The first session will take place from October to December, with the next session taking place between February and April 2017. Although the program targets young people, 16 to 24, older applicants won’t necessarily be turned away, Chatman-Lewis said. Their names will be put in a lottery for open slots.
But the technological buzz at the Center won’t be limited to just those training courses, EGI officials said. Chatman-Lewis deemed the Center Maywood’s technology district. Bounds, she said, will serve as its czar.
The concept is to give area young people the expertise to take advantage of 21st Century economic opportunities while also maintaining a sense of place that will commit them to serving their communities even after they’ve seized those opportunities and secured those high-paying jobs.
“My research has shown that we have an incredible amount of brilliant young people,” Bounds said during the Oct. 14 kick-off event. “The problem is that we have to make sure they don’t take that information and head to Corporate America.”
In addition to 3-D printing and technology training, Chatman-Lewis said EGI will also host training courses in areas such as entrepreneurship, web development and product licensing, among others.
She said EGI is also looking for volunteers to man other community events, such as the Walk/Run it held in June and for which planning has already started for next year, a social/emotional learning program, an annual Global Initiative Network Event (GINE) and a Bulls/Sox lock-in for 3-D printing participants who successfully raise $100.
Tumia Rumero, an aide to Congressman Danny K. Davis (7th), who was in attendance at the Oct. 14 event, connected the training young people in Maywood are receiving to the wave of technology companies that are planting roots in the Chicago area.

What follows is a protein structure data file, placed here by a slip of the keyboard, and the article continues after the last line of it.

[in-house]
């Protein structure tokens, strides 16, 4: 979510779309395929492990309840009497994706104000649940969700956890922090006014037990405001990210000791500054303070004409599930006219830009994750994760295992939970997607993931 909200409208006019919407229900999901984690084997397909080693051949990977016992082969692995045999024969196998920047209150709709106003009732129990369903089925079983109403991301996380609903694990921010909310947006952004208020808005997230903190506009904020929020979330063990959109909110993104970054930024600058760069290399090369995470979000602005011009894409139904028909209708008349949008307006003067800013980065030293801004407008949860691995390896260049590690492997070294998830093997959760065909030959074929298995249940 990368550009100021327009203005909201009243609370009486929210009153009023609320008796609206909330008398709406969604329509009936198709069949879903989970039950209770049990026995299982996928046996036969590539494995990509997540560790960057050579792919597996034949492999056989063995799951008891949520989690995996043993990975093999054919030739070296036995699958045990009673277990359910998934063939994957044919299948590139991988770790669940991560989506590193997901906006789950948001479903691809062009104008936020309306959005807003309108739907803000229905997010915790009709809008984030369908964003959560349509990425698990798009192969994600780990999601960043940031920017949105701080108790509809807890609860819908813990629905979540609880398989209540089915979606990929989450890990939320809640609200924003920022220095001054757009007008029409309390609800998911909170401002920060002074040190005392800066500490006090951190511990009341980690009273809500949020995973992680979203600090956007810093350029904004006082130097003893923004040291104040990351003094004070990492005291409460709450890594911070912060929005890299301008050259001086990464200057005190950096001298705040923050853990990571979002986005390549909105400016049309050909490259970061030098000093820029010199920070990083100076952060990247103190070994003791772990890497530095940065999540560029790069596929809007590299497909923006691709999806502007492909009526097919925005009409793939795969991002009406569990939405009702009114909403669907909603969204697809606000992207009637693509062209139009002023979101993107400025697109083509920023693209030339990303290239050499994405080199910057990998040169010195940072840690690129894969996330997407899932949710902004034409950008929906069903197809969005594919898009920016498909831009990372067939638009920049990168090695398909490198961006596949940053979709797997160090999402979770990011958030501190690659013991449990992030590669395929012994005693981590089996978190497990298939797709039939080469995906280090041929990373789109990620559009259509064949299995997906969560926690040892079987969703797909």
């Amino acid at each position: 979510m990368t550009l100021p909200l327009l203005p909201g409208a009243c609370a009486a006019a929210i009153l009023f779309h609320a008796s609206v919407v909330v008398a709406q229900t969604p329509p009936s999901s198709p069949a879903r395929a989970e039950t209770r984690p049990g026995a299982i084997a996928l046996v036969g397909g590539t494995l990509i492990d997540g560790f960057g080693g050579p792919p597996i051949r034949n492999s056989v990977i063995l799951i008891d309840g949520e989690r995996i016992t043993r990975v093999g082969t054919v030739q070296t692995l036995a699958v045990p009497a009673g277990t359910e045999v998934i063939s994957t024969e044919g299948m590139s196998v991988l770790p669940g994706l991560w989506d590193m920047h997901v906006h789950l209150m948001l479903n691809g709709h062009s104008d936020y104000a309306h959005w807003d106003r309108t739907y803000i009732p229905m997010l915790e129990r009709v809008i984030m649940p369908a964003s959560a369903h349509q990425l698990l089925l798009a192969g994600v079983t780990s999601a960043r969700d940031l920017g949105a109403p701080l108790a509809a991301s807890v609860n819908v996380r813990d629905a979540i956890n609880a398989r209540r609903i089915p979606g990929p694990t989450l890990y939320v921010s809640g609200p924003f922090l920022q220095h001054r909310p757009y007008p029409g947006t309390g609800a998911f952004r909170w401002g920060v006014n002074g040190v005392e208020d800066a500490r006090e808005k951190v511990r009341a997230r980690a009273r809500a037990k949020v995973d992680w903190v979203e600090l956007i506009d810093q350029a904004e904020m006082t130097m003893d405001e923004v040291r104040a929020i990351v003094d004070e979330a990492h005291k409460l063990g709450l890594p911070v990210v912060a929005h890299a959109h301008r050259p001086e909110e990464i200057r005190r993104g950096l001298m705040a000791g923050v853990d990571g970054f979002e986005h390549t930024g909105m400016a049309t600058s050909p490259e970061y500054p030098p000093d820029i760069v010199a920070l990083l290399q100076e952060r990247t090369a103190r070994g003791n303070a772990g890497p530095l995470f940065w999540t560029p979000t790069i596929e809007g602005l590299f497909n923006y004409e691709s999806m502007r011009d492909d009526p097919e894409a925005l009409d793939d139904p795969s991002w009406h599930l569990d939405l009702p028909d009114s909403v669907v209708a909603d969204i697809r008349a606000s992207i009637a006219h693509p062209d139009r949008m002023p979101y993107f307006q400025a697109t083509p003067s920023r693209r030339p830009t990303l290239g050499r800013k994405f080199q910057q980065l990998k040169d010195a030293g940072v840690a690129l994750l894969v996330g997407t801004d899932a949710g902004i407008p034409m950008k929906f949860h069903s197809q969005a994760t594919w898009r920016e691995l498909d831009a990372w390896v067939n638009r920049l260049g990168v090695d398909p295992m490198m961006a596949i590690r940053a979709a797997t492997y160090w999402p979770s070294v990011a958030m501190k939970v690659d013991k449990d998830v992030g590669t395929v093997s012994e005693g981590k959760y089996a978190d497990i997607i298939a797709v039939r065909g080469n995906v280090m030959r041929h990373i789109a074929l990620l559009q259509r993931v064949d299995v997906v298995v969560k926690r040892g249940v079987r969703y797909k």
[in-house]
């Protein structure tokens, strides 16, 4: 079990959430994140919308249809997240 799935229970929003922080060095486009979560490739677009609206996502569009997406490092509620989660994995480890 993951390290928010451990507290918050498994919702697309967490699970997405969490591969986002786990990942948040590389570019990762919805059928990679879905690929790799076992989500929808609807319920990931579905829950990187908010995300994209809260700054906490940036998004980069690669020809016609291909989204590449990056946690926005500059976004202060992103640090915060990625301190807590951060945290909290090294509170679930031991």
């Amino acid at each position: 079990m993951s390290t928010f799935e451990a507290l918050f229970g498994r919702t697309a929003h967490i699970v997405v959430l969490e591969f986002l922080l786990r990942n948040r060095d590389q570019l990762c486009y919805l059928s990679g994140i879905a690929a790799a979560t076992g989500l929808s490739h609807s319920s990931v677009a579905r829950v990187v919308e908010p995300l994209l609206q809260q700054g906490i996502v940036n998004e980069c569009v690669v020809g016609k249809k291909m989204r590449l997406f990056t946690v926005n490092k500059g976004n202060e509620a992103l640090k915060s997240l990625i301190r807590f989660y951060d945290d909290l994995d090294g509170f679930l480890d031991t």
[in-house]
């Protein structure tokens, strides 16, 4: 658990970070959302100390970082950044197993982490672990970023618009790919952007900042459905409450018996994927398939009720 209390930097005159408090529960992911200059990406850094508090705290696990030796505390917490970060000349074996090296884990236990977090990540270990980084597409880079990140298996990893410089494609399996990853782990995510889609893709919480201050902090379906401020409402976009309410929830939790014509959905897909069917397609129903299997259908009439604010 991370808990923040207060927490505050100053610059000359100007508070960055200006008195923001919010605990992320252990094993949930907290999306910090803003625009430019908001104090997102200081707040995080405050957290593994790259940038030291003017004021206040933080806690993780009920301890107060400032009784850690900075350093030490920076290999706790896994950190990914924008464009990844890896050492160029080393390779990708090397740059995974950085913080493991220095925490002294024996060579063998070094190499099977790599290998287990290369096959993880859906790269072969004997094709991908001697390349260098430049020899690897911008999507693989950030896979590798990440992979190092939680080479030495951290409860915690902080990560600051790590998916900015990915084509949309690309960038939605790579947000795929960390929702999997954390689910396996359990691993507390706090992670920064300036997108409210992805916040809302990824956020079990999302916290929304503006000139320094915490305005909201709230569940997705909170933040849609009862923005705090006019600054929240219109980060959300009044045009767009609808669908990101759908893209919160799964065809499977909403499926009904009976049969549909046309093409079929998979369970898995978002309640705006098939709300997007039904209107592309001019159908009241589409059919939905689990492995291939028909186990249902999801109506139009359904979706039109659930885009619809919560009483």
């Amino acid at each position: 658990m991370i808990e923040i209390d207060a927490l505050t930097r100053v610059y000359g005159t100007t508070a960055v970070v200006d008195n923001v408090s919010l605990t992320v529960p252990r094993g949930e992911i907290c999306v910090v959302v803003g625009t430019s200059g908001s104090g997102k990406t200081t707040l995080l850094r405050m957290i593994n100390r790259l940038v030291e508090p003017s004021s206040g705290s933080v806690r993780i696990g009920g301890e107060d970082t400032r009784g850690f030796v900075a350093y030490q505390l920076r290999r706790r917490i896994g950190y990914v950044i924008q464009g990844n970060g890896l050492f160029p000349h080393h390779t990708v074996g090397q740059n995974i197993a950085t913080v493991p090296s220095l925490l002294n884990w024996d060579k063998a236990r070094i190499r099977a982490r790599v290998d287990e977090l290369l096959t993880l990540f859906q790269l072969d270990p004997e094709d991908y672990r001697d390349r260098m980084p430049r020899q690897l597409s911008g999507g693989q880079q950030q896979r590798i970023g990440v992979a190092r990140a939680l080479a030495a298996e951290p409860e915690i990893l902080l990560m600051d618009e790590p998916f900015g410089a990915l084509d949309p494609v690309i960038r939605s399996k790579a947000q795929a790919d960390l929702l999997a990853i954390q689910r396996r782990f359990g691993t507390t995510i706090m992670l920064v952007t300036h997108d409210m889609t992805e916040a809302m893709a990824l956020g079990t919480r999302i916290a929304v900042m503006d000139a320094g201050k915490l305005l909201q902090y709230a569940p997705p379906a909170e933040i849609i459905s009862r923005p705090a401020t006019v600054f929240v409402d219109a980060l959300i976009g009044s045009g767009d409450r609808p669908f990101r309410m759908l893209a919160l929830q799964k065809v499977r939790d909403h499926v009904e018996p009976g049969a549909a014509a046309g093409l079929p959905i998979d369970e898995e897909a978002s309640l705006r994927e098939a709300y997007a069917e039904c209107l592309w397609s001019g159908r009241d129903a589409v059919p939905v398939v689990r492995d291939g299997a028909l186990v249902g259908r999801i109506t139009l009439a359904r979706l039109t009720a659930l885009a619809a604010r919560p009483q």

“We have Google in our congressional district, Amazon has a headquarters here, Pandora just opened up a headquarters, Microsoft is at the Aon Center, Motorola just re-headquartered here,” Rumero said.
“With all those resources,” she said, “how do we begin to match what they’re doing with the people in the communities and so that’s where our technology advisory committee is going?”
Rumero touted a series of technology events the Congressman has been hosting over the last year, including a forum at Google’s Chicago headquarters, as an example of connecting area young people to opportunities in the technology field.
A group of students and administrators from Proviso Township District 209 High Schools attended the Google event, along with Chatman-Lewis and Bounds, who is on Davis’s technology advisory committee.
One challenge some attendees at the Oct. 14 event pointed out was how young people would be persuaded to take advantage of the tech training.
“How do you get them interested?” one attendee asked. “If you know that there are youth out here who have the brainpower and you know they can do it, how do you get them away from sports?”
Shanee Edwards, a 3-D printing course instructor and the marketing and sales specialist for Vena Nelson’s Go Big Accounting — the Business Center’s principal tenant and an associated company — said the trick to grabbing a young person’s attention is to make the learning fun.
“I would probably be inclusive. If it was my son, I’d explore the possibility that you can even design a new form of cleats,” Edwards said.
“Involve the interests they already have versus just trying to take them completely away from something they already love,” she added. “But if you find a way to incorporate [technology training inclusively], they’ll be able to make connections on their own.” VFP